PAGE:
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Review for Crimson Dawn


Crimson Dawn

Barbara Korsness

Publish America, Frederick, Maryland

ISBN: 1-4137-1636-9

Pages 195


Crimson Dawn catches the readers attention from the beginning. It is a spellbinding account of a tale during Biblical times in ancient Rome. Peter and Paul from the Bible come to life as the author brings them into the novel with ease as real and convincing characters.

            The bloody accounts of battles and tortures accurately depict the inhumane treatment of Christians during the time following the crucifixion of Jesus. Ms. Korsness has taken a very difficult time in history and woven a wonderful tale of romance, deceptions and loyal friendships. The story, while very entertaining, is filled with historical facts that I found interesting to read. 

            Crimson Dawn is well written and I would recommend it to anyone as an interesting look into the times of early Christians. I enjoyed the hints of romance, although I found the book entertaining because of the history and realistic characters more than the from the romance side.

            I highly recommend Crimson Dawn to all genre lovers. Christians will especially enjoy the references, but this is clearly not a book written just for the Christian. Crimson Dawn is filled with history, romance, intrigue, battles and action. This is not a book just for women. I believe men and women alike will enjoy the trip back in time and the action of this fast paced novel.


Crimson Dawn

By Barbara Korsness


PO Box 151

Frederick, Maryland 21705-0151



ISBN: 1-4137-1636-9


195 pages @



Crimson Dawn is a captivating tale about Celtics, Druids, Romans, Christians and dogma destroying crusades.  The author successfully and skillfully builds an entertaining vehicle with three-dimensional characters.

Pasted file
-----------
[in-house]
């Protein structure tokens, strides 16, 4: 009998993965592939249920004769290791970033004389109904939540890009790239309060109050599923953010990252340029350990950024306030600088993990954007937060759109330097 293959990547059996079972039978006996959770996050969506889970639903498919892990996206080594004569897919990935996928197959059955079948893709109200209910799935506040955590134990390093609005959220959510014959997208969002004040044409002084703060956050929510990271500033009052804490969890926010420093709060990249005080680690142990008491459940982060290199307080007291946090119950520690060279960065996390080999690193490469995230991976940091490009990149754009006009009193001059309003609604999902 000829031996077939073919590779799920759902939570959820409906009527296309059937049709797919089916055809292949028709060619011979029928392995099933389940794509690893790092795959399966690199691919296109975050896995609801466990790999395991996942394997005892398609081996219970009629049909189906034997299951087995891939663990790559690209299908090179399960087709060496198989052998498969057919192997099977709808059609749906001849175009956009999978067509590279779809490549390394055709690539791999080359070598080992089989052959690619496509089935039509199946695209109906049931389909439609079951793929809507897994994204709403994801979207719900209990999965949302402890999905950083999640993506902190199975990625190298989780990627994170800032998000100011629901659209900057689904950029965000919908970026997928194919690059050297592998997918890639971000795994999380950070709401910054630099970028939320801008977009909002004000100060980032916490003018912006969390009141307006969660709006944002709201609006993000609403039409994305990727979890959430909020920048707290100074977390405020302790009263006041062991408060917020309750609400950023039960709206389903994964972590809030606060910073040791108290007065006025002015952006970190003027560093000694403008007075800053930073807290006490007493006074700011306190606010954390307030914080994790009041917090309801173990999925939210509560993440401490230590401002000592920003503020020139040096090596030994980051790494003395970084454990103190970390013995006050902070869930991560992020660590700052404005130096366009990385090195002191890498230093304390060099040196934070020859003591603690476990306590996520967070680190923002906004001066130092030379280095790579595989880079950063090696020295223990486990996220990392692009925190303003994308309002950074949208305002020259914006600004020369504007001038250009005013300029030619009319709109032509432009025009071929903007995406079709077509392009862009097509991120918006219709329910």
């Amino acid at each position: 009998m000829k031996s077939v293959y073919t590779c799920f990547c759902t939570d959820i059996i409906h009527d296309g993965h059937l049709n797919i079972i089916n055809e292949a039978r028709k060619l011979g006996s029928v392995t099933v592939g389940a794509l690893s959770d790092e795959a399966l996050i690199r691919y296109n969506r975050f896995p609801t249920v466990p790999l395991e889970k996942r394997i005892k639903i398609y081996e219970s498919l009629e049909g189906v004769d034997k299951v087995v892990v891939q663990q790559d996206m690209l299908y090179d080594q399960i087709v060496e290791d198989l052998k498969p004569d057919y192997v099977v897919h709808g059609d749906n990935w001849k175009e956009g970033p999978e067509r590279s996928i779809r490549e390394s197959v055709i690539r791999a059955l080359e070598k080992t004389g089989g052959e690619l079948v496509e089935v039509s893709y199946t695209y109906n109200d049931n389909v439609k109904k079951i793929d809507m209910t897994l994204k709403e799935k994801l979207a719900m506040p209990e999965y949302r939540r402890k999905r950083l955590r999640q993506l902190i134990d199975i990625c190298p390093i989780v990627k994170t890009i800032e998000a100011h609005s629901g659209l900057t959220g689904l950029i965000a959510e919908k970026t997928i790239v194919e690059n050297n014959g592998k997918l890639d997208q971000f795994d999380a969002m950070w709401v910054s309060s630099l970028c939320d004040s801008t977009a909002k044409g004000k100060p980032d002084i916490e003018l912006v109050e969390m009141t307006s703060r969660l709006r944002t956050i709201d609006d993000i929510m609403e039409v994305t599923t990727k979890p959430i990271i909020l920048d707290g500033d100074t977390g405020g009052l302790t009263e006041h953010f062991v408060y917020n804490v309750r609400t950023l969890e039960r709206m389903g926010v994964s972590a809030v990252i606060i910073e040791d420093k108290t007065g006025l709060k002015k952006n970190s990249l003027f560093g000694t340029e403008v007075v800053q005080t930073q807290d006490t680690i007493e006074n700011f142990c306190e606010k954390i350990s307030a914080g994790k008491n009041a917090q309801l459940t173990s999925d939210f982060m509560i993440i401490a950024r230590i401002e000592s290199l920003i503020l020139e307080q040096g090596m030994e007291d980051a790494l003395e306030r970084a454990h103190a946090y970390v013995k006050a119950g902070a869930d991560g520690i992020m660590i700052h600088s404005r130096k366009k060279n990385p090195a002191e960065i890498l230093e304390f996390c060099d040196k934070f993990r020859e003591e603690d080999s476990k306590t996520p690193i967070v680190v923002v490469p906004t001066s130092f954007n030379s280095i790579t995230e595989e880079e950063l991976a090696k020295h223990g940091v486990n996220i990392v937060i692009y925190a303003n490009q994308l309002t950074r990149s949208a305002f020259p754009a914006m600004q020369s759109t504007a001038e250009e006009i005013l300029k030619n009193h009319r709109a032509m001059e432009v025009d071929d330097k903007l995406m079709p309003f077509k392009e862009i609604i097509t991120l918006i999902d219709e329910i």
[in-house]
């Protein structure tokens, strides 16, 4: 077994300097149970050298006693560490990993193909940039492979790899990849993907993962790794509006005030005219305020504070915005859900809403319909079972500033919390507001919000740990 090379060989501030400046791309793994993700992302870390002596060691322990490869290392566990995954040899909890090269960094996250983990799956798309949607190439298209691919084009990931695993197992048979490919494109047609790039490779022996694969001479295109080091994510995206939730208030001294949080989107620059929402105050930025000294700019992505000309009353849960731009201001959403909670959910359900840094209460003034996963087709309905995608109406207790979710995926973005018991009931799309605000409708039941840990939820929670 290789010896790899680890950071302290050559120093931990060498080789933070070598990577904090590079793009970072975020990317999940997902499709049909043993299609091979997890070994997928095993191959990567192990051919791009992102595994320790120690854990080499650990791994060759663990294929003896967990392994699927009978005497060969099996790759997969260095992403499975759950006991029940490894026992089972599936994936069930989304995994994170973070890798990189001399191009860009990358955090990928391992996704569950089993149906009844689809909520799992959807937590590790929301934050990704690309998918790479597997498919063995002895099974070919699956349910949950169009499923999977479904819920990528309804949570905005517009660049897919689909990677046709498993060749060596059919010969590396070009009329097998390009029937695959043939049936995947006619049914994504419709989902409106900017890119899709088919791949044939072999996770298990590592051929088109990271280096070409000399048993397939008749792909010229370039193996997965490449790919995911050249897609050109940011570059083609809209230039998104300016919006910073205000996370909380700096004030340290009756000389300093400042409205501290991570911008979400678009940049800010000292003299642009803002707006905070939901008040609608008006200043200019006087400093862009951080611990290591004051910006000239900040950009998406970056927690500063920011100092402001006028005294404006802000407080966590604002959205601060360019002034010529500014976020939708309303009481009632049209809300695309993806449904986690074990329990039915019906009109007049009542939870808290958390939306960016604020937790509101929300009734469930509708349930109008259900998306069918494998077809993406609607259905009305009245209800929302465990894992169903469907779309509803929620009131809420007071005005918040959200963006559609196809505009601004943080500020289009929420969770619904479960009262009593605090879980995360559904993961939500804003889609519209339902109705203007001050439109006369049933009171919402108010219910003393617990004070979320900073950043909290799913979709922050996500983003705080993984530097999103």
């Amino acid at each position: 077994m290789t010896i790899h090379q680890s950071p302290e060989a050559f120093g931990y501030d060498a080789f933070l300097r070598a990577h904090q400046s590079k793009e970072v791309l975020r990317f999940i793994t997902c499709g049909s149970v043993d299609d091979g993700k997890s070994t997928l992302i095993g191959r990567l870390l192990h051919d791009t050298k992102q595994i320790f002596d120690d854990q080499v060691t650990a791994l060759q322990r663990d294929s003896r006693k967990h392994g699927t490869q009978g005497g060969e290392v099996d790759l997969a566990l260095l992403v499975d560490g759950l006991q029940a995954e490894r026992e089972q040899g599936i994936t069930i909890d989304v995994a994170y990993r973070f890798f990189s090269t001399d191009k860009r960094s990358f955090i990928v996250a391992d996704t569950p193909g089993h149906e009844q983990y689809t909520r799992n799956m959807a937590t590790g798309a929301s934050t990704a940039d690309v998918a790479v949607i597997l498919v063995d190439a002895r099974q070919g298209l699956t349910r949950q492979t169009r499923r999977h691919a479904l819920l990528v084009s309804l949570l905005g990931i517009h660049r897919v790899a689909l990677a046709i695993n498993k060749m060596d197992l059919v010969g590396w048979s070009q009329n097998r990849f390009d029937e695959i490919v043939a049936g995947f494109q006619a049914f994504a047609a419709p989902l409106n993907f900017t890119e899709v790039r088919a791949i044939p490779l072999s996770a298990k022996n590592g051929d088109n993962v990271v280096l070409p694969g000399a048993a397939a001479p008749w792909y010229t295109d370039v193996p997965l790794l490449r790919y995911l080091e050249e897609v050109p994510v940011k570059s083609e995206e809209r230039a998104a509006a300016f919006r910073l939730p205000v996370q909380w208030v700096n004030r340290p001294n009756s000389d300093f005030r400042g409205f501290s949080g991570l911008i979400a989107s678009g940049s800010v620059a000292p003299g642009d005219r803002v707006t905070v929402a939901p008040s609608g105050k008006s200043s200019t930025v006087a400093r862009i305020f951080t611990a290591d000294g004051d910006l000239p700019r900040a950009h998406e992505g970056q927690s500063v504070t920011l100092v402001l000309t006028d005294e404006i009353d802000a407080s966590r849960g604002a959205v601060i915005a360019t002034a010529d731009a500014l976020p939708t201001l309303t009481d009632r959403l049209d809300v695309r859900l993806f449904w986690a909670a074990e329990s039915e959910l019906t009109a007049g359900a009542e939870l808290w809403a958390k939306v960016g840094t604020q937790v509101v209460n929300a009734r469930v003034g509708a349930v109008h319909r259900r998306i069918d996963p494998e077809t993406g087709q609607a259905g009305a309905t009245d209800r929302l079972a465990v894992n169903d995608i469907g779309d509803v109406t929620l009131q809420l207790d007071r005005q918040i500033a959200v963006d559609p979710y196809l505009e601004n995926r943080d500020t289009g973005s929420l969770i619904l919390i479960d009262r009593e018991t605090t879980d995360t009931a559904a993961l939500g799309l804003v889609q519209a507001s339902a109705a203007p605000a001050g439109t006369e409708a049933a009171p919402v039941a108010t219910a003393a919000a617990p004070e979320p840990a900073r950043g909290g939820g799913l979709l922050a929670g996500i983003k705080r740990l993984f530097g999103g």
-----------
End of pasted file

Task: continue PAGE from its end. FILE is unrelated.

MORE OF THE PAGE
Taryn, filled to the brim with a rough and ready attitude, ventures off with her twin brother who is returning to school.  Taryn’s purpose for traveling with him is to relocate her wolf.  The wolf, killing a hare, was the final straw.  The dead hare was interpreted as a bad omen for her people, the Celts.


Taryn is smitten with a virile Roman, Marcus, but soon a battle takes place putting them on opposing sides.  Taryn’s twin brother, Connor, is killed and her other brother, Brian, ends up being saved by slavery.  Brian becomes a slave to Marcus’s family only until they can free him.


Taryn, possessing a hard as nails mental and physical strength, is kidnapped and forced into gladiator fighting.  Against all odds, she earns her freedom with her vividly fierce and intelligent display of warfare.  Yet, her freedom isn’t for long.  The brutal Nero recaptures her when he hears she receives messages from her deceased twin brother, Connor. Connor tempts her with knowledge from the other side including telling her about the God of the Christians.  Nero, wallowing in his own mental mud, challenges Taryn to bring forth his mother’s spirit or to die.  With Marcus’s help, she finds an escape route in Nero’s room and flees.


She locates her brother, Brian, who is happily in love and becoming a Christian.  As curious as she is about this new faith, she is distracted with the chance she will lose Marcus once and for all to a scheming devious woman.


The story is highlighted with enthralling gladiator fights, chariot races, young love and religion producing a high-velocity story.


Sherry Russell


MidWest Book Review


Reviews Bull Dancer


Saturday, August 17, 2002

Author Barbara Korsness has just released a new novel called Bull Dancer. This is her second novel, her first was Ancient Fire. It is time for me to get back into some fiction and so I am going to avail myself of a copy of each book. I suggest you do the same . . . support Catholic fiction!

It sounds like Barbara's books are well researched and they just sound well done, so I am really looking forward to reading anything but German articles on J.H.Newman.


In 1938 BC Crete, Kira, a bull dancer, is injured in the ring & must return home.

To keep a promise she made to her dying father
, she teams up with her brother Niko, to expand their family's merchant business. She & Niko venture to many ancient seaports as well as Egypt & Mesopotamia.